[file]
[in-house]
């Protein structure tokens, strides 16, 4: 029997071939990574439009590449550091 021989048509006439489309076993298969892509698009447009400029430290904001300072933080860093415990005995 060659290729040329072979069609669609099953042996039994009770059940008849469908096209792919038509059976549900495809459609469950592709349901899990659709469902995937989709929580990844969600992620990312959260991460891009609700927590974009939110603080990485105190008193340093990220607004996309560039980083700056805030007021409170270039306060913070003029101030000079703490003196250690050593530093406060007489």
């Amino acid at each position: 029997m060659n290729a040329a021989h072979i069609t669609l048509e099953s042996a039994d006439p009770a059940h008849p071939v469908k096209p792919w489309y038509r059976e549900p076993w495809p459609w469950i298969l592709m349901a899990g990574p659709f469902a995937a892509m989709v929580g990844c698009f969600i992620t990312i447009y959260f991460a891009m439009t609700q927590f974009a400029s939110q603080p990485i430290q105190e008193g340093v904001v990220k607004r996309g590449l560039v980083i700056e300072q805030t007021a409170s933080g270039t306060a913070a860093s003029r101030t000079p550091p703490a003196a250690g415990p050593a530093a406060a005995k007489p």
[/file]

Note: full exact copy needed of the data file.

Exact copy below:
[in-house]
């Protein structure tokens, strides 16, 4: 029997071939990574439009590449550091 021989048509006439489309076993298969892509698009447009400029430290904001300072933080860093415990005995 060659290729040329072979069609669609099953042996039994009770059940008849469908096209792919038509059976549900495809459609469950592709349901899990659709469902995937989709929580990844969600992620990312959260991460891009609700927590974009939110603080990485105190008193340093990220607004996309560039980083700056805030007021409170270039306060913070003029101030000079703490003196250690050593530093406060007489």
């Amino acid at each position: 029997m060659n290729a040329a021989h072979i069609t669609l048509e099953s042996a039994d006439p009770a059940h008849p071939v469908k096209p792919w489309y038509r059976e549900p076993w495809p459609w469950i298969l592709m349901a899990g990574p659709f469902a995937a892509m989709v929580g990844c698009f969600i992620t990312i447009y959260f991460a891009m439009t609700q927590f974009a400029s939110q603080p990485i430290q105190e008193g340093v904001v990220k607004r996309g590449l560039v980083i700056e300072q805030t007021a409170s933080g270039t306060a913070a860093s003029r101030t000079p550091p703490a003196a250690g415990p050593a530093a406060a005995k007489p």